Pepperdine Mourns the Loss of Professor Emerita Claudette Wilson
Pepperdine University is saddened to announce the passing of Professor Emerita Lura Claudette Faulk Wilson, who died on June 26, 2020. She was 80.
“Claudette was an embodiment of the best of Pepperdine: she deeply loved God, her family, and our community. She radiated goodness and faith,” said Paul L. Caron, dean of the Pepperdine Caruso School of Law. “As her health deteriorated, Claudette lived with the equanimity that comes from knowing who she was and where she was going.”
Born on March 17, 1940, in Shelbyville, Tennessee, and splitting her childhood between Chattanooga, Tennessee, and Birmingham, Alabama, Wilson was consistently recognized for her outstanding achievements in the realms of academic excellence, social contributions, and community service projects—a tradition that continued during her years of undergraduate study at Harding University in Searcy, Arkansas, and Missouri State University in Springfield, Missouri.
In 1961, upon marrying John F. Wilson, now Professor Emeritus in the Religion and Philosophy Division at Seaver College, the couple dedicated several years to leading a Springfield-based campus ministry and expanded their family to include three daughters: Laura, Amy, and Emily. Soon after, Wilson launched her decades-long teaching career at a Christian kindergarten, and later as an elementary school teacher in two outstanding school districts in both Missouri and Iowa.
With a master’s degree in guidance and counseling from Missouri State University and after serving for several years as a public school guidance counselor, in 1983 the Wilson family relocated to Southern California, where John was named dean of Seaver College. Passionate about continuing her career in the field of academics, Wilson served as an adjunct professor in teacher education, and upon earning a doctoral degree at University of California, Santa Barbara, she began a tenure-track position at Pepperdine and for a time served as director of the University’s London program.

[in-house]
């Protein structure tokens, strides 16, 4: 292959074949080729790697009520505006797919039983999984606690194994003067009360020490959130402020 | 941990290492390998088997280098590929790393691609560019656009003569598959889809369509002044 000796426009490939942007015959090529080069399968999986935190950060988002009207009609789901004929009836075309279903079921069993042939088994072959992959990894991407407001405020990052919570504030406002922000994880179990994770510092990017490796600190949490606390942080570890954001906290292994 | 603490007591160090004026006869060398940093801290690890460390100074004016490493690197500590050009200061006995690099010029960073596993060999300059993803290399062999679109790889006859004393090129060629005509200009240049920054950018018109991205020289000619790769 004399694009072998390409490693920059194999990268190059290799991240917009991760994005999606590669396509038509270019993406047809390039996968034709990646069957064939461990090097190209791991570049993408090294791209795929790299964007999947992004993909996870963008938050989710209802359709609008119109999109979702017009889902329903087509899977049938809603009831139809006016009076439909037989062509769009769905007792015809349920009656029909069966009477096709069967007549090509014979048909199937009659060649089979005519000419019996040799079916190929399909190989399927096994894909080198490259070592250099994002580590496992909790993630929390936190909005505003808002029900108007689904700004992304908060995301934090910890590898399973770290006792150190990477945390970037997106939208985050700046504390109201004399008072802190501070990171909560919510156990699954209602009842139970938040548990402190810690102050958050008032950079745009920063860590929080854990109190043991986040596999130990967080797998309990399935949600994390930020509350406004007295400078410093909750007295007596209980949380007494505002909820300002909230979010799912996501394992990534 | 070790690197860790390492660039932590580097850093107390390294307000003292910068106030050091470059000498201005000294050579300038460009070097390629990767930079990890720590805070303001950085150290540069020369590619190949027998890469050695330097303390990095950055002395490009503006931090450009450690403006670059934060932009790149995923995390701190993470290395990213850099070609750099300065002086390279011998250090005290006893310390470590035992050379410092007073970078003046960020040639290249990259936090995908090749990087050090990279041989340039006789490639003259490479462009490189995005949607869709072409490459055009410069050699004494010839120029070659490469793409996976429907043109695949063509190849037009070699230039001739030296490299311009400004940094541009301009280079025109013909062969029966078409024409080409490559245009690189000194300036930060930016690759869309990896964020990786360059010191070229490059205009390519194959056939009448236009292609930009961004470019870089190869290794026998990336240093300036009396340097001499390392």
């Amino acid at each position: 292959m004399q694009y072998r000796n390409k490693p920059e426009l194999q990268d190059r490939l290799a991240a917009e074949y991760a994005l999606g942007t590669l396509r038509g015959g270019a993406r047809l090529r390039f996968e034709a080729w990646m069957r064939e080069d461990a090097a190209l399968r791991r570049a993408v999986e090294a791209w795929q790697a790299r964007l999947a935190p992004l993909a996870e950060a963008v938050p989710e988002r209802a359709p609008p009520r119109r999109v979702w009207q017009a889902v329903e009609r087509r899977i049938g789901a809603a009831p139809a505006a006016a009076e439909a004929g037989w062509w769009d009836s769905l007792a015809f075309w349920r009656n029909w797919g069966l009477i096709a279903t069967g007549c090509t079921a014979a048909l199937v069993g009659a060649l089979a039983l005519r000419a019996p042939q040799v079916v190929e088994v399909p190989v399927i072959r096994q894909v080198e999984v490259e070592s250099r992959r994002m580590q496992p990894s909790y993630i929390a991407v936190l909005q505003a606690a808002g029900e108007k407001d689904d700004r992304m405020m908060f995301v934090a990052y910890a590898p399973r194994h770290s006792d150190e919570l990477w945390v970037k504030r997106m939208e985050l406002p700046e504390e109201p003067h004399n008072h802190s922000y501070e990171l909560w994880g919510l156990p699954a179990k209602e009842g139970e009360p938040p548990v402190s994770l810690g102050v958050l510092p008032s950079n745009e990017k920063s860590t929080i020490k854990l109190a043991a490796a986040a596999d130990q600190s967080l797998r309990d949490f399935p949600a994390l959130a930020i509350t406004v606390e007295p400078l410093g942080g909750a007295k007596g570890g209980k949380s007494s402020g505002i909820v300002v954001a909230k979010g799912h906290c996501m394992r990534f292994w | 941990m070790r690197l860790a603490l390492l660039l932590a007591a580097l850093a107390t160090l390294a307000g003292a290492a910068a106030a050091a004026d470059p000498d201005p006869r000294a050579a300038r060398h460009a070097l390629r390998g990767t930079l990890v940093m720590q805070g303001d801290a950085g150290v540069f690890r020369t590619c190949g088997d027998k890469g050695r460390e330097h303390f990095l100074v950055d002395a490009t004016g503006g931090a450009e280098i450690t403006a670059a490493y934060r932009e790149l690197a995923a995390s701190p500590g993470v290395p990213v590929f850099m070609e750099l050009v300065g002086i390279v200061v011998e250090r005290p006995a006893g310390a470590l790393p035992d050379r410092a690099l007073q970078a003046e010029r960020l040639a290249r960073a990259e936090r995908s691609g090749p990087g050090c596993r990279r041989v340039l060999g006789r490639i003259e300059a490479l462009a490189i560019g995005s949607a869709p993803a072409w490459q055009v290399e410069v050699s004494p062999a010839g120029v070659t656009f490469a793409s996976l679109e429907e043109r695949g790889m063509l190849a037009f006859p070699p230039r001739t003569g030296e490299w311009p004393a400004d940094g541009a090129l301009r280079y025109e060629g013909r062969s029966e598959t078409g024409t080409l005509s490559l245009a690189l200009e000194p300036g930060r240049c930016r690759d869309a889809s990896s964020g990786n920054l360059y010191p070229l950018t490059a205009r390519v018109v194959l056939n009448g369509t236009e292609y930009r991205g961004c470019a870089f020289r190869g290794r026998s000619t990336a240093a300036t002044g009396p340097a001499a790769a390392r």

As a teacher and mentor in education and educational psychology, Wilson helped train many teachers and administrators in Southern California and elsewhere, successfully developing strong relationships with many schools in Los Angeles. She was loved and respected by her students, many of whom describe her as their favorite teacher.
“The Wilsons regularly participated in lectures, special events, performances, and special honors given to people at Pepperdine. Claudette was our constant encourager, ready to serve in whatever way needed, and was always ready for fun. She always knew what was going on around campus and made a point to congratulate and compliment people through her handwritten notes. Anyone who has ever received a note from Claudette treasures it deeply,” shares Tami Williamson, manager of the Office of Church Relations at Pepperdine. “She loved inviting students into her home or meeting them for coffee. She would mentor them during their time at Pepperdine. Those students soaked up the love, attention, and guidance they received from Claudette.”
For many years, particularly after her retirement in 2004, Wilson devoted much of her time and energy to the Associated Women for Pepperdine (now Pepperdine Legacy Partners), providing scholarships for deserving students from Churches of Christ. She was widely known and loved for her “ministry of encouragement”—writing hundreds of notes of gratitude and encouragement to anyone she thought needed or deserved such attention. During these years, Wilson, alongside former Pepperdine first lady Helen Young, shared a passionate love for, and devotion to, Pepperdine University.
Wilson is survived by her husband, John F. Wilson, her daughters, Laura Wilson Kreitz (’89) (Karch Kreitz), Amy Wilson Kendall (’91) (Lee Kendall (’90)), and Emily Wilson Adrian (’93) (David Adrian ('90)), and eight grandchildren, Alexander Kreitz, Connor Kreitz, Nicholas Kreitz, Jessie Kendall (’20), rising first-year Seaver student Drake Kendall, Kendsy Kendall, Annelise Adrian (’20), and current Seaver student Evan Adrian.